Even in the modern age of STEM-education, a well-informed and considerate professoriate can still let their egos get the better of them. With shifting trends in pedagogy towards student-centric and, gasp, evidence-based decisions in instructional planning, we can easily fall victim to thinking we are leaving no one behind. We can imagine our classrooms full of well-prepared students, ready to fire on all Blooms’ cylinders, each day. It is, of course, midterm season, so we empirically know this is not true. Nonetheless, as we prepare for our next flipped session, scaffolded learning task, or class discussion we set our expectations high and count on eliciting random acts of higher-order thinking in our students. Continue reading Thank goodness for the slackers! — Marcel Pinheiro

Supporting Student Mental Health in the Classroom – Kristin Brown

Student behind a pile of text books.
Image used under the Creative Commons Zero (CC0) license.

Student mental health is an issue that is close to my heart. During my graduate studies, I co-founded Stand Up to Stigma, a student-led mental health initiative on campus partnered with Counselling Services and Health Services. I also created a CTE workshop regarding how instructors and TAs can support student mental health. I wrote a similar post to this one more than two years ago, but given the recent creation of the University of Waterloo’s President’s Advisory Committee on Student Mental Health and Mental Health Wellness Day this week, I think it’s time to revisit it. Student mental health has been on the minds of many instructors and TAs; this blog post provides some of the resources available to help students in distress and promote mental well-being in the classroom.

 What’s the issue?

A recent survey conducted by the American College Health Association (2016) highlights the current issues University of Waterloo (n=1,955) and Ontario post-secondary students (n=25,168) are facing with respect to mental health.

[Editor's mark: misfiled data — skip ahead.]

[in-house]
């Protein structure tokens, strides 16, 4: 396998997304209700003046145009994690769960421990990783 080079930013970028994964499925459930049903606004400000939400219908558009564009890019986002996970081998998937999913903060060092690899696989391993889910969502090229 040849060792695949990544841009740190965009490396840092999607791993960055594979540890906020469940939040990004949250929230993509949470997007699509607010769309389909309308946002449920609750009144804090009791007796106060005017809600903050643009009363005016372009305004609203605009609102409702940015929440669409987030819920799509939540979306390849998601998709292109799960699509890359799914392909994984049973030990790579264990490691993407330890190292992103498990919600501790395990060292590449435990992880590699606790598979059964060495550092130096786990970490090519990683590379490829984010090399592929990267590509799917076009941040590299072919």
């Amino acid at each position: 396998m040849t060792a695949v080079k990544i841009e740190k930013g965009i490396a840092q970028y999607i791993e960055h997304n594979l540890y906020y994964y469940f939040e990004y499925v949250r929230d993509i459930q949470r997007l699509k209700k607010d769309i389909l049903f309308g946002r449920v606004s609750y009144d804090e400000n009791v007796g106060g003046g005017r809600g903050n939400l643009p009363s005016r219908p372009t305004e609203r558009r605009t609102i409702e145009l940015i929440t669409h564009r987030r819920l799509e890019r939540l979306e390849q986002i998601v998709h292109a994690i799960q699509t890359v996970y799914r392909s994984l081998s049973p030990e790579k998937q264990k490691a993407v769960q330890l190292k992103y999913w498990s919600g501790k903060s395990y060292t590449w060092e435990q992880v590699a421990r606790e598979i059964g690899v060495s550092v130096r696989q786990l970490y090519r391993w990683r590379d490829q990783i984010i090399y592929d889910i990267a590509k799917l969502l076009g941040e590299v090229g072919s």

Within the past year, percentage of
post-secondary students who had…
University of Waterloo Ontario
Felt academics were traumatic or very difficult to handle 58% 59.3%
Felt overwhelming anxiety 60.8% 65.4%
Felt so depressed that it was difficult to function 44.5% 46.1%
Been diagnosed or treated by a professional for anxiety 14.2% 18.3%
Been diagnosed or treated by a professional for depression 11.4% 14.7%
Seriously considered suicide 5.0% 4.4%

Continue reading Supporting Student Mental Health in the Classroom – Kristin Brown

Third time is the charm: Management Engineering Case Days

MSCI 100, a first year Management Engineering course taught by Professor Ken McKay, introduces students to the main concepts of the discipline in their first term. The course’s main goals are to introduce the core principles that students will apply throughout their undergraduate studies and to prepare them for their first co-operative education term.

The course was pedagogically redesigned based on including authentic self-directed learning, and providing students with opportunities to develop their professional skills (especially teamwork, project planning, time management and critical thinking). Professional Skills and Communication were taught within the context of the specific discipline as recommended in [1]. The overhauled course is composed of several activities/deliverables for students to experience multiple constructive failure-recovery cycles as a way to teach students the advantages of making mistakes [2].

In this blog post I will talk about the ‘case days’ experience, one of the cornerstones of the course that I helped plan and facilitate with the course’s teaching team. Three ‘case days’ were designed to provide an intense and deep learning experience regarding problem-solving, teamwork, and project management. On each case day, students, in teams, were given the case study at 8:30 am, their final product was due by 4:30 pm. There were no other courses, lectures, labs, or tutorials on these days. The requirements were vague, the problem was ill-defined, and the students were given ample opportunity to make mistakes and learn from them. Furthermore, not everything they needed to know had been taught in class and they had to teach themselves new material during these days. The students were expected to meet specific deadlines throughout the day and were given extensive rubrics. The student teams were assigned advisors (staff and faculty volunteers) who provided guidance throughout the day. The role of the advisors purposely diminished each case day. The teams eventually met requirements on their own, without any hand holding. Continue reading Third time is the charm: Management Engineering Case Days